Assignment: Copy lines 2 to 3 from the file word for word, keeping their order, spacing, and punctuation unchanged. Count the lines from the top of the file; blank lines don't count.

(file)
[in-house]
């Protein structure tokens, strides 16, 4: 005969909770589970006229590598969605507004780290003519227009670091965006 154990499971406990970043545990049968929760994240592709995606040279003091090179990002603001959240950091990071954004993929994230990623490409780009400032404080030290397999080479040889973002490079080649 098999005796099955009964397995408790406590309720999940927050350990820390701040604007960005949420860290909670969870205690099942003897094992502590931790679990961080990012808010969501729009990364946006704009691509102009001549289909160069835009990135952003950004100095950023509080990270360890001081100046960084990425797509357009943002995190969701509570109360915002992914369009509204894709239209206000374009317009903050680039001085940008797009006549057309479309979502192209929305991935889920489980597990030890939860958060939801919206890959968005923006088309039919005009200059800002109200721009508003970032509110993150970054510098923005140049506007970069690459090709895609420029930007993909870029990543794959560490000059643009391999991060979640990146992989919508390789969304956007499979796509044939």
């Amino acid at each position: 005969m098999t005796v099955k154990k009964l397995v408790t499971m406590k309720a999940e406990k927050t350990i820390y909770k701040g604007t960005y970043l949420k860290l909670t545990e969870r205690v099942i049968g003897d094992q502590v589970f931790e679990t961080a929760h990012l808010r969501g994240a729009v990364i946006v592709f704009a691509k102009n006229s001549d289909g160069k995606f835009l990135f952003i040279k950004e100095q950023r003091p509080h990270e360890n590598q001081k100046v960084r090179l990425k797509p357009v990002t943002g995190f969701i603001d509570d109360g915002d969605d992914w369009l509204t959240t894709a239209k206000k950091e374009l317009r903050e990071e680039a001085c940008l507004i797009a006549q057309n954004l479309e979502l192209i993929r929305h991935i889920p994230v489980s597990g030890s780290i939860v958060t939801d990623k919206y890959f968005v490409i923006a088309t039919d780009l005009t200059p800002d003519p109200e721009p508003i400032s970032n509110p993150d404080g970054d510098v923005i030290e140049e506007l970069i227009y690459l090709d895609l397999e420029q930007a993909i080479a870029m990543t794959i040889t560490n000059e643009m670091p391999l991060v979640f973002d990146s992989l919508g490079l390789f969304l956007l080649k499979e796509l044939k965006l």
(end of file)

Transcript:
């Protein structure tokens, strides 16, 4: 005969909770589970006229590598969605507004780290003519227009670091965006 154990499971406990970043545990049968929760994240592709995606040279003091090179990002603001959240950091990071954004993929994230990623490409780009400032404080030290397999080479040889973002490079080649 098999005796099955009964397995408790406590309720999940927050350990820390701040604007960005949420860290909670969870205690099942003897094992502590931790679990961080990012808010969501729009990364946006704009691509102009001549289909160069835009990135952003950004100095950023509080990270360890001081100046960084990425797509357009943002995190969701509570109360915002992914369009509204894709239209206000374009317009903050680039001085940008797009006549057309479309979502192209929305991935889920489980597990030890939860958060939801919206890959968005923006088309039919005009200059800002109200721009508003970032509110993150970054510098923005140049506007970069690459090709895609420029930007993909870029990543794959560490000059643009391999991060979640990146992989919508390789969304956007499979796509044939």
């Amino acid at each position: 005969m098999t005796v099955k154990k009964l397995v408790t499971m406590k309720a999940e406990k927050t350990i820390y909770k701040g604007t960005y970043l949420k860290l909670t545990e969870r205690v099942i049968g003897d094992q502590v589970f931790e679990t961080a929760h990012l808010r969501g994240a729009v990364i946006v592709f704009a691509k102009n006229s001549d289909g160069k995606f835009l990135f952003i040279k950004e100095q950023r003091p509080h990270e360890n590598q001081k100046v960084r090179l990425k797509p357009v990002t943002g995190f969701i603001d509570d109360g915002d969605d992914w369009l509204t959240t894709a239209k206000k950091e374009l317009r903050e990071e680039a001085c940008l507004i797009a006549q057309n954004l479309e979502l192209i993929r929305h991935i889920p994230v489980s597990g030890s780290i939860v958060t939801d990623k919206y890959f968005v490409i923006a088309t039919d780009l005009t200059p800002d003519p109200e721009p508003i400032s970032n509110p993150d404080g970054d510098v923005i030290e140049e506007l970069i227009y690459l090709d895609l397999e420029q930007a993909i080479a870029m990543t794959i040889t560490n000059e643009m670091p391999l991060v979640f973002d990146s992989l919508g490079l390789f969304l956007l080649k499979e796509l044939k965006l």